Everyone likes to gripe about the weather forecasters. Even historians.
But when Robert Canning ’12 addressed the history symposium of the American Meteorological Society’s 2012 annual meeting in New Orleans in January, he took a contrarian stance. Where historians have painted the period between World Wars as “a scientific backwater within the United States Weather Bureau” in Canning’s words, he told his audience, “I disagree.”
And with some of the very historians who wrote the book(s) on that old, inept Weather Bureau in the audience, Canning respectfully challenged the conventional view. He spoke for 20 minutes and fielded questions for 10 more, suggesting that archival documents from the Library of Congress show a different story: innovative directors of research who were introducing cutting-edge meteorological science despite the severe budget constraints of the Great Depression and a very skeptical public.
It’s remarkable for an undergraduate to participate in the annual AMS convention and the first time in memory that an undergraduate has earned a speaking role in the history symposium, according to Roger Turner, adjunct professor of history at Dickinson and chair of the AMS history session.
Canning submitted an abstract and was invited to speak at international symposium’s program by studying original sources—primarily the papers of the Weather Bureau’s scientific services chief Harry Wexler—and challenging conventional interpretations. Then he had to find funding for the New Orleans trip. First he got a travel grant from the dean of faculty’s office, then he got himself hired by AMS to support audio-visual technology for other people’s talks. “So they would pay for my hotel,” he explained.
As he made his rounds helping scientists with projectors and PowerPoints, he got questions like, “What? You’re giving a lecture? You’re not just doing a poster?” he said. “And a number of individuals would come up to me and ask me how my Ph.D. was going and how far into the book I was."
“He definitely earned the slot on his own,” said Professor James Rodger Fleming (science, technology, and society), Canning’s honors thesis advisor and the keynote speaker at the symposium. “He came up with a challenge to the received message that the Weather Bureau was a backwater agency, so he had an original thesis.” The only other undergraduates at the AMS conference this year were meteorology majors invited to an afternoon acculturation session, Fleming said. Not presenters.
And the talk was well received. “He was very polished, and he attracted a good audience,” said Turner, who organized the symposium as history chair. “Robbie gave a very sophisticated rendering of the history of American meteorology in the middle third of the twentieth century. ... I was very impressed.”
Canning, a science, technology, and society (STS) major from Massachusetts, worked as Fleming’s research assistant last summer reading archival materials—papers from the Library of Congress about the Weather Bureau between World War I and World War II, that will inform Fleming’s next book, on the emergence of atmospheric science.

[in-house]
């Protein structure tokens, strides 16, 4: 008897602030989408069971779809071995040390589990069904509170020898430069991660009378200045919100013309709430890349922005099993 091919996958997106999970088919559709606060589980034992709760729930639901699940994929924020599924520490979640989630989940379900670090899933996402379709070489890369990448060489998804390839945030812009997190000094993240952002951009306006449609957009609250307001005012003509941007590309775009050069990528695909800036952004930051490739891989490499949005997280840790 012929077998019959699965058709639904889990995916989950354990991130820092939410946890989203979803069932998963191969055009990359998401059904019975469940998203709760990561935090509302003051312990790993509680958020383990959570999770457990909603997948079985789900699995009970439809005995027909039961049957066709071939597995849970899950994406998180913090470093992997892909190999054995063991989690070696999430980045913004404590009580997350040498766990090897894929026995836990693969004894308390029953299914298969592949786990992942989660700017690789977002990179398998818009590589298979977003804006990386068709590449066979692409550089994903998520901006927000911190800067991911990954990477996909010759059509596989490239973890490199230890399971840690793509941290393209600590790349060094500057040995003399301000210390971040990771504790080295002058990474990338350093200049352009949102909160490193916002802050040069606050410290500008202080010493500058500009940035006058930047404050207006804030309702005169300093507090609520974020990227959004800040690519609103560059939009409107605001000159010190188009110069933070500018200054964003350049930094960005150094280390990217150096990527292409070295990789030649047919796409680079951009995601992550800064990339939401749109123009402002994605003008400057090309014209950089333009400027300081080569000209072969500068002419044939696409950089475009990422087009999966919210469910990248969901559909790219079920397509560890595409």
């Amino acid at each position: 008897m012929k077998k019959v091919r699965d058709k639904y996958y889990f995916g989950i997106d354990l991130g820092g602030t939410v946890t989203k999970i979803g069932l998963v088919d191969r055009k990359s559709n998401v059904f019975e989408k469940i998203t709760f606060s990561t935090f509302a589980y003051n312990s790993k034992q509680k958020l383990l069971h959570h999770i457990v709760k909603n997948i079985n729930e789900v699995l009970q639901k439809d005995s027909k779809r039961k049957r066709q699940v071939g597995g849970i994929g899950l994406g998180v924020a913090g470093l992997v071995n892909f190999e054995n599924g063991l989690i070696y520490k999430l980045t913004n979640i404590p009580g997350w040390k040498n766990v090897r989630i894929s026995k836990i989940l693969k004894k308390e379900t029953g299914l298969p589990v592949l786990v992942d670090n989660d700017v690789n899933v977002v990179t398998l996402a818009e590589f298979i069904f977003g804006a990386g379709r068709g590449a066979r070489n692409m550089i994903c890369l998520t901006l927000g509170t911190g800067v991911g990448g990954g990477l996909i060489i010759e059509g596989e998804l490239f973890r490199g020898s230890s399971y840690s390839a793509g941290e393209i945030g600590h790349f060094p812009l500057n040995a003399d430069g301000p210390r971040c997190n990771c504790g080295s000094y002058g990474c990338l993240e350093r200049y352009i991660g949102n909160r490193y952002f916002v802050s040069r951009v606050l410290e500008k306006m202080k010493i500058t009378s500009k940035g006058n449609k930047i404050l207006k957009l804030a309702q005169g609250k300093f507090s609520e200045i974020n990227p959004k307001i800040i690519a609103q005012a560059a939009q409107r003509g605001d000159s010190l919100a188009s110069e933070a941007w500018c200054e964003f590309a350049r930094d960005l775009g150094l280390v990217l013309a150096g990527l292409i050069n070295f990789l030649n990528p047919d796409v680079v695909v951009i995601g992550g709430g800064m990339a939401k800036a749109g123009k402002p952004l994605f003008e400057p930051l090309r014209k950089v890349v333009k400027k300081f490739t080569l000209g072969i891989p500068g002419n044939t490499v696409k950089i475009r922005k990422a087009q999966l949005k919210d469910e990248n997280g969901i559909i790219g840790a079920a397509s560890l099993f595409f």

Canning is writing an honors thesis on his research that will be catalogued in the Colby libraries, and he will present at the Colby Undergraduate Research Symposium in April. But he’s also interested in getting a version published—not an unrealistic hope, Fleming said. “I really think very highly of his work. It’s absolutely original.”
He said Canning is probably one year away from a master’s degree if he wants it. And, after his experience in New Orleans, Canning can more clearly picture graduate school as part of his future. “The conference showed me that there is so much more to do in academia moving forward than I really was aware of,” he said.
Fleming said the college senior mingled comfortably with senior scientists, including several past presidents of the AMS, and confidently discussed his research. “He kind of breathes this stuff.”
But graduate school will have to wait a couple of years, Canning says. He’s ready for a break from studying and needs to earn some money, so he’s headed for Madison, Wis., where he has a job as a project manager and consultant implementing a computer-based medical records system—a job he got through a Colby Career Center posting. And since it combines helping people get well and streamlining medical care, “It seems like something I can really feel good about doing,” he said.
The job will draw on technical, analytical, and communications skills, and Canning points to the ways Colby taught and refined those abilities. He describes the STS major as THE liberal arts degree within a liberal arts curriculum. “Being an interdisciplinary major, it’s all about finding connections between a number of different things and communicating the technical and the scientific ... really bridging that gap,” he said.
“Colby, without a doubt, gave me the platform—everything that Colby allows, with the small student body and the small classes,” he said. “I’ve taken a lot of discussion courses, and that’s really helped my ability.”
And Canning has a huge fan in his thesis advisor and mentor. “He’s my colleague I guess,” Fleming said. “I’m able to discuss my research questions intelligently with him, and he’s able to come to me with some shorthand questions because we’ve both read much of the same stuff.”